A wet spring that lasted well into June and healthy monsoonal rains without much lightning in July and August helped keep Utah green. But no single weather factor accounts for the mild fire season, Delgado said.
"We've just seen a pattern that's not conducive to fire in the Great Basin," he said.
Fire restrictions were not implemented in Utah's wilderness areas this year, nor were they in 2009 or 2008, said U.S. Forest Service spokeswoman Kathy Jo Pollock. She credited a fairly normal snow melt this year, a cool spring and an unusually low amount of dry lightning.
Since 2002, six fire seasons have burned more than 100,000 acres each. The worst was 2007, when a record 620,730 acres burned. That was the year the Milford Flat fire, the largest wildfire in Utah history, burned more than 363,000 acres in Beaver County.
By comparison, this year's largest wildfire is the Twitchell fire, which started July 20 and is still burning in Fishlake National Forest. As of Aug. 23, it had blackened only 4,482 acres.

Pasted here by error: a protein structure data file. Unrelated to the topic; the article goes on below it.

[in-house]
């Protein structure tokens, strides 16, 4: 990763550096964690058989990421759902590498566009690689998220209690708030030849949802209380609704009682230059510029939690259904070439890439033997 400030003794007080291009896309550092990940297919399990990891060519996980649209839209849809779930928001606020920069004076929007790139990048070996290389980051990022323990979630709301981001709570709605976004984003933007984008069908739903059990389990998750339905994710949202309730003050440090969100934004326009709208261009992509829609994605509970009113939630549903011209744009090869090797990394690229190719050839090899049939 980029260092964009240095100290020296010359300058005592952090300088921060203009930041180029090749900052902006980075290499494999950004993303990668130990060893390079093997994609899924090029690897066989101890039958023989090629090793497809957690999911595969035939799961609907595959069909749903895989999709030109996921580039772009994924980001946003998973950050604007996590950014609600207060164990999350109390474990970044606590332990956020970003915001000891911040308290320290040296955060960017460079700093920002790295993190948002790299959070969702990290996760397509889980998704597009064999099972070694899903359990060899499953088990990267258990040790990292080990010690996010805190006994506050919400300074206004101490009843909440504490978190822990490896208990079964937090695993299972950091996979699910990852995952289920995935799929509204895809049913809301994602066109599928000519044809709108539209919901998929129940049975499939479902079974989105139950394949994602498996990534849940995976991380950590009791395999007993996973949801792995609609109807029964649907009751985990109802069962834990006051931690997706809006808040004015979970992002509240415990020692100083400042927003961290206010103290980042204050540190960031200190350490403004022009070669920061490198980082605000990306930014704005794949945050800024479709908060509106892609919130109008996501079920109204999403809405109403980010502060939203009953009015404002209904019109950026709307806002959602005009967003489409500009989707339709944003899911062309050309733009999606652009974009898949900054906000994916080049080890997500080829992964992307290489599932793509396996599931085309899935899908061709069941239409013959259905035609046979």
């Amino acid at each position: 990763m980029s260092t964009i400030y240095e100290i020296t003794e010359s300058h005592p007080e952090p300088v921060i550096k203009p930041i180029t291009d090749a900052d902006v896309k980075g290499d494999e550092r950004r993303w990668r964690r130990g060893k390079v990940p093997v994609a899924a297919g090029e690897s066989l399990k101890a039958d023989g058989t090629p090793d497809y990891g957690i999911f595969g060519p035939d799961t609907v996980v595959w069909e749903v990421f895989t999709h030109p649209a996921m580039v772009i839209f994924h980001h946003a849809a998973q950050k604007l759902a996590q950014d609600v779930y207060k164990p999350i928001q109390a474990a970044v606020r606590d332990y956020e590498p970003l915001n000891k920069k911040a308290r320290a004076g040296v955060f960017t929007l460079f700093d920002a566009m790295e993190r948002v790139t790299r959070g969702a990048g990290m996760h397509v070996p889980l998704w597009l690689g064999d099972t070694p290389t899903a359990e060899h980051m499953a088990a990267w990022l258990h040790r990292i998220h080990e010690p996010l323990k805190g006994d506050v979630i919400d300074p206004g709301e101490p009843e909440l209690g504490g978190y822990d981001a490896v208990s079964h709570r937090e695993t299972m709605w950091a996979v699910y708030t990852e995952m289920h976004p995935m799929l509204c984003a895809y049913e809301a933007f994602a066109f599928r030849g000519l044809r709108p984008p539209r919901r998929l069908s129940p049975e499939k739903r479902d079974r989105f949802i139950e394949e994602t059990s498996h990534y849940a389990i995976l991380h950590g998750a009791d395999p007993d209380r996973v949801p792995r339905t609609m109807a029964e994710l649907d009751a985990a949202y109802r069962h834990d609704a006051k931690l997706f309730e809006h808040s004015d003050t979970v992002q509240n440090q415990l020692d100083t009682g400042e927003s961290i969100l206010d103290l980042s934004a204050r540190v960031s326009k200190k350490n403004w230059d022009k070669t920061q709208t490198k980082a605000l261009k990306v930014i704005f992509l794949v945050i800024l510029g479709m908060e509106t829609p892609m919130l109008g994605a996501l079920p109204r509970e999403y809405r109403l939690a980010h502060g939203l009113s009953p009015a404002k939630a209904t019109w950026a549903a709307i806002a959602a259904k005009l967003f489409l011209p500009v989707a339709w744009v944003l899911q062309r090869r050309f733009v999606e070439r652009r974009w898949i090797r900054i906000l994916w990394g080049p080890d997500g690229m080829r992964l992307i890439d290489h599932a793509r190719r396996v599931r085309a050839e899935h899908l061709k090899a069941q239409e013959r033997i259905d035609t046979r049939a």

Over the past five years, the average annual number of fires has been 1,327, with 283,295 acres burned, said Jennifer Jones, National Interagency Fire Center spokeswoman.
"The activity [this year] is definitely way below normal," she said.
Delgado said many of this season's fires have been "single-tree" fires caused by lightning. They occurred randomly throughout the state, not in a particular area.
"Everything around [the tree] was so green it didn't spread," he said.
Humans started 354 of the fires this year, burning 3,999 acres, records show. Lightning caused the other 487 that burned 5,826 acres.
Although the fire season doesn't officially end until mid-September, and grass and brush below 7,000 feet are now dry, weather conditions aren't expected to warm up enough to cause a new fire threat this year, Delgado said.
Mild wildfire season
Utah this year is on track to record the mildest wildfire season on record this decade.
Year Fires Acres
2010 841 9,825
2009 1,136 112,753
2008 999 28,490
2007 1,423 620,730
2006 1,844 340,572
Source • National Interagency Fire Center